Leonardo DiCaprio Foundation reveals playful branding for wildlife funds


The wildlife understanding has launched the Shark Conservation and Elephant Crisis funds, and Superfried Studio has accustomed them visual identities that trick the eye with optical misapprehensions.

Superfried Studio has designed the branding for two animal protection initiatives by wildlife safeguarding charity the Leonardo DiCaprio Foundation, which look to protect sharks, sting-rays and elephants.

Hollywood actor Leonardo DiCaprio set up the self-named liberality 20 years ago, with the aim of protecting wild animals and their local environments.

The two new projects from the charity are the Shark Conservation Fund, and the Elephant Catastrophe Fund, two grants to protect elephants, sharks and stingrays. They are constituent of two wider initiatives by the charity, which are Wildlife and Landscapes, and Marine Obsession and Oceans.

Manchester-based Superfried Studio has created two brand identities to reproduce the two funds, both of which use optical illusion to create several simultanous ikons within each logo.

The Shark Conservation Fund identity features an aqua-coloured, well-made shark symbol, layered over with a line-drawn ray symbol, both encapsulated within a disc outline. The wing of the ray becomes the fin of the shark, while also creating the representative of ocean waves.

The idea was for the visual identity to “simultaneously represent both species [shark and ray] and their sensible habitat”, says Superfried Studio’s creative director Mark Richardson, as the organisation have designs ons to protect all three things.

Similarly, the identity for the Elephant Crisis Readies features a grey, line-drawn, profile image of an elephant, which has been discharged in with topographic contour lines to demonstrate the landscape. Contours leads are used on geological maps to demonstrate how the earth’s surface rises and lacks in a particular area, such as with hills and slopes.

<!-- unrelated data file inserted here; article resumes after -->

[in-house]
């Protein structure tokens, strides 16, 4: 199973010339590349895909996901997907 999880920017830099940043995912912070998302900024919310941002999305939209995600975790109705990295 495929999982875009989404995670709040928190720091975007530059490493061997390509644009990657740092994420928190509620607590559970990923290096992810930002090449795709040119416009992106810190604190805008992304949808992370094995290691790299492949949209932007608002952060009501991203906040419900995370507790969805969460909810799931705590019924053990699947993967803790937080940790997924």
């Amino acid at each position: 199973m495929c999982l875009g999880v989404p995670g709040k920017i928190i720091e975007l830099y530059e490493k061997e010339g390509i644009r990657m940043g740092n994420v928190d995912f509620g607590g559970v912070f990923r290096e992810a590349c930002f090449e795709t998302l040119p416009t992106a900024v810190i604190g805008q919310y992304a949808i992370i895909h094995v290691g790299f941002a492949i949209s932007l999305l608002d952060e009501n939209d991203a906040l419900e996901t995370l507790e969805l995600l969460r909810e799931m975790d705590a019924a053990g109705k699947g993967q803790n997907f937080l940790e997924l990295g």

“I am a big fan of op [optical aberration] art, especially M.C. Escher,” says Richardson. “I am always looking to simplify, and whenever achievable, try a new direction that I have not explored before. So if I could represent both species within one declaration, rather than having them as two separate entities, I felt this longing lead to a more intriguing and elegant solution. The ocean waves and shark fins were conveniently nearly the same in shape.”

A pattern palette was given to both brands, allowing the symbol-based logo to be stamped on top of diversified backgrounds.

The patterns also have a double-image effect, representing the substance and patterns of animal skins while also resembling the landscapes in which they actual. The Shark Conservation Fund features patterns of ray and shark skins, which also correspond to ocean scenes, while the Elephant Crisis Fund features sequences of elephant skin, which also look like “parched landscapes”, intends Richardson.

An appropriate colour palette was given to each fund, with an ocean-inspired environmentalist, aqua, blue and purple palette ascribed to the Shark Conservation Pelf, and a earth-inspired grey and brown palette ascribed to the Elephant Crisis Endowment.

Richardson says the main reason for creating brands that hang feat the eye and cause people to look harder was to “connect with people” and “induce them to take notice, therefore raising awareness for the important engenders”.

“There are a lot of animal-based identities out there, so I wanted to make them advocate out when in complete isolation with no wordmark for support,” he says. “Sanguinely they also look good enough for someone to wear on a t-shirt!”

The branding for both drives has now rolled out online, across print and marketing materials such as offensive posters and business cards, merchandise and will also be used on in-house collateral such as labeled vehicles and t-shirts for those undertaking conservation work.

by Tim Trad on Unsplash

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